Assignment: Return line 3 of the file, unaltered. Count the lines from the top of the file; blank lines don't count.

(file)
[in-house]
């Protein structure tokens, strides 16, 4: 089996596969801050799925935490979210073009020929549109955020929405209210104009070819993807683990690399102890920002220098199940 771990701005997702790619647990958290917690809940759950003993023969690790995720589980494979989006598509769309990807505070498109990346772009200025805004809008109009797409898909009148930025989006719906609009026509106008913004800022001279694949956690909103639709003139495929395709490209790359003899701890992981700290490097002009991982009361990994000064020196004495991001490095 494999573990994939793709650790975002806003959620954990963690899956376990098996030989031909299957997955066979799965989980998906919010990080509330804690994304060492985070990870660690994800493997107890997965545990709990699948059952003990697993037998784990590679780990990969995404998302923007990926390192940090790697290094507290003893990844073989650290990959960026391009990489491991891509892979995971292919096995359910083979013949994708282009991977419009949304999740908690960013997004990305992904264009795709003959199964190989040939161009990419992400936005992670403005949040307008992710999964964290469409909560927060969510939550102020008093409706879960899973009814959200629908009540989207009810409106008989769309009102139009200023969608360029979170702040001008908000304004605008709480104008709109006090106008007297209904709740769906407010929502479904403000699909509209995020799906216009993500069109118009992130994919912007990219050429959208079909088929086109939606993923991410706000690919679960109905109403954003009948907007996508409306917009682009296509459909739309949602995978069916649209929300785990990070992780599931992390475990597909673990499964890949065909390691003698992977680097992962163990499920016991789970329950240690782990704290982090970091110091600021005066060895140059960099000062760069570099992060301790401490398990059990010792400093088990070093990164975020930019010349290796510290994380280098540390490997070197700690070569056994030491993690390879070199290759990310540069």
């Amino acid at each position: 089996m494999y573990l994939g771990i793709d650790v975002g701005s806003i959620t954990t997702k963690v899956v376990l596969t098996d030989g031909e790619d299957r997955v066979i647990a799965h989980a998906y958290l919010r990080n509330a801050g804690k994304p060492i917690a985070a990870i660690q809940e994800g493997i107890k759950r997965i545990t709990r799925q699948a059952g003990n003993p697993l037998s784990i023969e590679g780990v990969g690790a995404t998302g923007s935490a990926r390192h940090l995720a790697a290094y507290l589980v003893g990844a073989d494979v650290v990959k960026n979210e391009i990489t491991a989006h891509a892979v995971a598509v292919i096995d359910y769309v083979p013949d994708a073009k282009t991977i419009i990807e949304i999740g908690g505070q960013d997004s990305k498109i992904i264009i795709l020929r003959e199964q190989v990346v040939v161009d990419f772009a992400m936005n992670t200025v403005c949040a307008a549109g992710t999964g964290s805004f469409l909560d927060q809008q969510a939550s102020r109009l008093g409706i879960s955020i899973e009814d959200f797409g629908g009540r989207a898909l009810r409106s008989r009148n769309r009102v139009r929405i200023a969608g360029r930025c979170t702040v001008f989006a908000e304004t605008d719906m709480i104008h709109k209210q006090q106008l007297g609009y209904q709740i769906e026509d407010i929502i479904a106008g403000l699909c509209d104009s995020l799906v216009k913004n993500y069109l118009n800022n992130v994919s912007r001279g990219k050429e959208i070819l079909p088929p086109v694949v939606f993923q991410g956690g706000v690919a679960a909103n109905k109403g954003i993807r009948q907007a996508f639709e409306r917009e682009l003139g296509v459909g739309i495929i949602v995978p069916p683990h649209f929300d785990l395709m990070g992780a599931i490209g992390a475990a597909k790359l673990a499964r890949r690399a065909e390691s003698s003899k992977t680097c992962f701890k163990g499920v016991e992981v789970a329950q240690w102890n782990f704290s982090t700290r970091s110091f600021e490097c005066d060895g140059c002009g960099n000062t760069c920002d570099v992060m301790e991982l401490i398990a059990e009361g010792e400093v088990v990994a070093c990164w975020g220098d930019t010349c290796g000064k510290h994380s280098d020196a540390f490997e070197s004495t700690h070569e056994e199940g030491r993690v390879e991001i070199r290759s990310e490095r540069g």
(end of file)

């Amino acid at each position: 089996m494999y573990l994939g771990i793709d650790v975002g701005s806003i959620t954990t997702k963690v899956v376990l596969t098996d030989g031909e790619d299957r997955v066979i647990a799965h989980a998906y958290l919010r990080n509330a801050g804690k994304p060492i917690a985070a990870i660690q809940e994800g493997i107890k759950r997965i545990t709990r799925q699948a059952g003990n003993p697993l037998s784990i023969e590679g780990v990969g690790a995404t998302g923007s935490a990926r390192h940090l995720a790697a290094y507290l589980v003893g990844a073989d494979v650290v990959k960026n979210e391009i990489t491991a989006h891509a892979v995971a598509v292919i096995d359910y769309v083979p013949d994708a073009k282009t991977i419009i990807e949304i999740g908690g505070q960013d997004s990305k498109i992904i264009i795709l020929r003959e199964q190989v990346v040939v161009d990419f772009a992400m936005n992670t200025v403005c949040a307008a549109g992710t999964g964290s805004f469409l909560d927060q809008q969510a939550s102020r109009l008093g409706i879960s955020i899973e009814d959200f797409g629908g009540r989207a898909l009810r409106s008989r009148n769309r009102v139009r929405i200023a969608g360029r930025c979170t702040v001008f989006a908000e304004t605008d719906m709480i104008h709109k209210q006090q106008l007297g609009y209904q709740i769906e026509d407010i929502i479904a106008g403000l699909c509209d104009s995020l799906v216009k913004n993500y069109l118009n800022n992130v994919s912007r001279g990219k050429e959208i070819l079909p088929p086109v694949v939606f993923q991410g956690g706000v690919a679960a909103n109905k109403g954003i993807r009948q907007a996508f639709e409306r917009e682009l003139g296509v459909g739309i495929i949602v995978p069916p683990h649209f929300d785990l395709m990070g992780a599931i490209g992390a475990a597909k790359l673990a499964r890949r690399a065909e390691s003698s003899k992977t680097c992962f701890k163990g499920v016991e992981v789970a329950q240690w102890n782990f704290s982090t700290r970091s110091f600021e490097c005066d060895g140059c002009g960099n000062t760069c920002d570099v992060m301790e991982l401490i398990a059990e009361g010792e400093v088990v990994a070093c990164w975020g220098d930019t010349c290796g000064k510290h994380s280098d020196a540390f490997e070197s004495t700690h070569e056994e199940g030491r993690v390879e991001i070199r290759s990310e490095r540069g």